Italian police have found a vial of the late Pope John Paul II's blood, revered as a relic in the Vatican. A trio of thieves had stolen it from a priest but didn't recognize or value the bounty, leaving it in a hedge.
Italian police recovered the vial of papal blood in a hedge near a railway station at Marina de Cerveteri to the northwest of Rome.
The thieves had stolen priest Augusto Baldini's backpack on a train and then apparently disembarked before he did.
The vial of blood, which the priest was taking from Rome to be put on display at a shrine in the town of Allumiere, 74 kilometers (46 miles) away, was inside the stolen rucksack.
The priest noticed the theft only later when he left the train, and remembered that three men had distracted him with questions before they disembarked at a previous station.
"I endured five hours of agony. The police were really very efficient," Baldini told the Italian Ansa news agency.
Relic intended for papal anniversary
"Blood is preserved in the vial from the Pope Wojtyla [a reference to John Paul II's real name, Karol Wojtyla] taken after the assassination attempt of May 13, 1981," Baldini said. "The police officers returned it to me and as of [Wednesday] the relic will be on display at Allumiere, marking the 25th anniversary of Jean-Paul's visit."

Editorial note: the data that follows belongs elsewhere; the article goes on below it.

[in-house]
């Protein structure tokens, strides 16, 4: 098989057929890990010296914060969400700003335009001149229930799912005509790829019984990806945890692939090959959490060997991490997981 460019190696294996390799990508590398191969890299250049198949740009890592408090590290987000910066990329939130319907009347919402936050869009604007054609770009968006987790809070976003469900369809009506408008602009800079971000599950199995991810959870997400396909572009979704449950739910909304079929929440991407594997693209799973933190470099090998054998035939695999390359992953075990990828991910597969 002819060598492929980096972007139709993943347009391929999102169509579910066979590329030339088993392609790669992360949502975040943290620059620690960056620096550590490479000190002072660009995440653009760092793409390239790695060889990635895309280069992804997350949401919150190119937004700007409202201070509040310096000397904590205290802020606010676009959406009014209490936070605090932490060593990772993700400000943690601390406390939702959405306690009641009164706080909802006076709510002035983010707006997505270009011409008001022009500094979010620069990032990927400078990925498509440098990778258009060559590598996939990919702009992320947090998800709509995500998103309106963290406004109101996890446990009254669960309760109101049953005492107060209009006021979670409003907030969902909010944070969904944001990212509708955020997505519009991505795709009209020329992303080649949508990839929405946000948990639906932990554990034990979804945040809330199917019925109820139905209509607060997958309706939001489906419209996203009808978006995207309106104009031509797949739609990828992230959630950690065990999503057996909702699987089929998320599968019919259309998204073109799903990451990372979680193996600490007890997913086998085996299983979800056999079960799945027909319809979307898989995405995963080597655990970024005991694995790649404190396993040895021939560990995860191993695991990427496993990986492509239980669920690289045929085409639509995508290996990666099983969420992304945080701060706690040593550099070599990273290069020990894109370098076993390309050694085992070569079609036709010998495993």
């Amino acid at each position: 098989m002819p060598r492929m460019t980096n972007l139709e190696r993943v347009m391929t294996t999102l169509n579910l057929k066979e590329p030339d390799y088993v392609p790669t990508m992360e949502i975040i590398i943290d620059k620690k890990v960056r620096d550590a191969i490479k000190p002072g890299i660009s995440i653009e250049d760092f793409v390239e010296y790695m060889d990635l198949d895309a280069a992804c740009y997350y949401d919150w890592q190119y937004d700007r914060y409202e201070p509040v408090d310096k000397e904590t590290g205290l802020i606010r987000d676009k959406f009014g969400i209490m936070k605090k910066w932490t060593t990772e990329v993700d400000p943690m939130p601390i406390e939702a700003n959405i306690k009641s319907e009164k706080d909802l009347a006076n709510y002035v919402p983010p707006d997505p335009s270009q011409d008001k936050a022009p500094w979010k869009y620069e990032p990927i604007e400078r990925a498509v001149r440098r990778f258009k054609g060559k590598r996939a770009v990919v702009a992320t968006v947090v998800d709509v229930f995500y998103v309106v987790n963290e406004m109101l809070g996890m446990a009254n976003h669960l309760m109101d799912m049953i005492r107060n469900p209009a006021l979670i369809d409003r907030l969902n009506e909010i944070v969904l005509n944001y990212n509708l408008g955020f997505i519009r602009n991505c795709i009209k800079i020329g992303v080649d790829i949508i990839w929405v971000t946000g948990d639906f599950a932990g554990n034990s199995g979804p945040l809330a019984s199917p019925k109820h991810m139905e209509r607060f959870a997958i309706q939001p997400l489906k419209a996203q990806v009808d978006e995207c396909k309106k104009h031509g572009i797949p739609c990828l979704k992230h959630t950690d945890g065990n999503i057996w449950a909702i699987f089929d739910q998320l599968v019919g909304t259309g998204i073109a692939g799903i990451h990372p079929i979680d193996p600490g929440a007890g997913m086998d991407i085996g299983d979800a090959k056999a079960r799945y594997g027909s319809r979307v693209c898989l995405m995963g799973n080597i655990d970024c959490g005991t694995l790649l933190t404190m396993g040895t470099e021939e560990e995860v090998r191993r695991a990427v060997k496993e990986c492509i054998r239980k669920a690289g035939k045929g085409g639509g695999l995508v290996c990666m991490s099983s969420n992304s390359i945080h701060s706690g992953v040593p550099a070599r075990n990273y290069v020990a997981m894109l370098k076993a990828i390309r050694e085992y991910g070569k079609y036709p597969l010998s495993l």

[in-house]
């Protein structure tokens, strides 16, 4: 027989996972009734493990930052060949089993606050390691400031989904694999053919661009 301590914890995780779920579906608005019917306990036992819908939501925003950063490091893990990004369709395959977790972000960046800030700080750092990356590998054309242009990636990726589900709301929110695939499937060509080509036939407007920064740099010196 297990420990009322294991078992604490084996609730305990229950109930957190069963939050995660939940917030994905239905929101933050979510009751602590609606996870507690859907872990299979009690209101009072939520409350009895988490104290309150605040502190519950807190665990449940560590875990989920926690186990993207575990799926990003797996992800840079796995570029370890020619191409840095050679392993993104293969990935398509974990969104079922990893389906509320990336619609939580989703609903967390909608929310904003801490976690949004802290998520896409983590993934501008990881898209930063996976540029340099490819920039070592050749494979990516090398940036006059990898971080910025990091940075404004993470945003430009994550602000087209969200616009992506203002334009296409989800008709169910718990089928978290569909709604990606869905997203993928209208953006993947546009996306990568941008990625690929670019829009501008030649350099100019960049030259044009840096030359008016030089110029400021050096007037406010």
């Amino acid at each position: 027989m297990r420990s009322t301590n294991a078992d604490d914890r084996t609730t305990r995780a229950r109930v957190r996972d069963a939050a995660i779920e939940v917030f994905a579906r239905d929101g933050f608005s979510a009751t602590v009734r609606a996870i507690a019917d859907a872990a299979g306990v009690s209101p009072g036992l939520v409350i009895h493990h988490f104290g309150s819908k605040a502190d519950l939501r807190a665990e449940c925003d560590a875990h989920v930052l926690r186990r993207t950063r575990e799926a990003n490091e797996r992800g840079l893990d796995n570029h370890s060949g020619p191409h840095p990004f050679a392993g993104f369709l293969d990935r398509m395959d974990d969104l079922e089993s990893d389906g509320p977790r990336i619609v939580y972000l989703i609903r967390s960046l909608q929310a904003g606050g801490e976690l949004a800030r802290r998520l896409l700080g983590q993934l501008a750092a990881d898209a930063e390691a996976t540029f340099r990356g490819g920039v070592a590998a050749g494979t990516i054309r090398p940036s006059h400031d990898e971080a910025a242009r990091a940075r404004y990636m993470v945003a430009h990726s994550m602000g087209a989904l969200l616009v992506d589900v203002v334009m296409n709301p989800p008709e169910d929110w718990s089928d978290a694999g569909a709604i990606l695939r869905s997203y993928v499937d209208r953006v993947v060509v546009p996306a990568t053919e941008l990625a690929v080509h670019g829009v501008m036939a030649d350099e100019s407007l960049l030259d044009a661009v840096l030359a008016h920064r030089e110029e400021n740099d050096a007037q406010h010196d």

Police said the thieves had thrown away the small vial, which was attached to a book. They had not recovered the backpack. They said it was not clear whether the thieves were planning to hide the relic and pick it up later, or whether they were not aware and had simply thrown it away.
Pope John Paul II, who died after a long illness in April 2005, was beatified by the Catholic Church in May last year. Beatification is the third of four steps on the road to "sainthood" in Catholic dogma. It recognizes an individual's ascension to heaven and their ability to intercede on behalf of those who pray to them, should they choose to do so.
msh/ipj (AFP, dapd)